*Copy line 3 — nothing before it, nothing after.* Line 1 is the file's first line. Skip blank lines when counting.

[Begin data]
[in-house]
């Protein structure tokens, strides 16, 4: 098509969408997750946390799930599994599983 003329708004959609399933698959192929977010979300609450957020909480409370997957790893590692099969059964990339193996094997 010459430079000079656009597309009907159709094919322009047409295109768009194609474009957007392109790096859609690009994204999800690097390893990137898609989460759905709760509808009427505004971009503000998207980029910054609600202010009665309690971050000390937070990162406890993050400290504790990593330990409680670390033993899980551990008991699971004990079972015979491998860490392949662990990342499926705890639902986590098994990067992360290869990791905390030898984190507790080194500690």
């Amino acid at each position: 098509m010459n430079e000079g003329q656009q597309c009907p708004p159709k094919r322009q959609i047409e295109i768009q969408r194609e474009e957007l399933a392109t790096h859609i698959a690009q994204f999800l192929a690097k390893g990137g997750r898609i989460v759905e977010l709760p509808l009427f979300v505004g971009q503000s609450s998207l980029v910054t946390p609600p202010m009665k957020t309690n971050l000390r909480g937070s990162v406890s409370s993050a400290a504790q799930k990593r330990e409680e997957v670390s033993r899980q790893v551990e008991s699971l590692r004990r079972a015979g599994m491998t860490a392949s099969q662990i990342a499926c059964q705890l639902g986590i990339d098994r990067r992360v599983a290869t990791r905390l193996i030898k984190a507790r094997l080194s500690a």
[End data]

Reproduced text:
């Amino acid at each position: 098509m010459n430079e000079g003329q656009q597309c009907p708004p159709k094919r322009q959609i047409e295109i768009q969408r194609e474009e957007l399933a392109t790096h859609i698959a690009q994204f999800l192929a690097k390893g990137g997750r898609i989460v759905e977010l709760p509808l009427f979300v505004g971009q503000s609450s998207l980029v910054t946390p609600p202010m009665k957020t309690n971050l000390r909480g937070s990162v406890s409370s993050a400290a504790q799930k990593r330990e409680e997957v670390s033993r899980q790893v551990e008991s699971l590692r004990r079972a015979g599994m491998t860490a392949s099969q662990i990342a499926c059964q705890l639902g986590i990339d098994r990067r992360v599983a290869t990791r905390l193996i030898k984190a507790r094997l080194s500690a």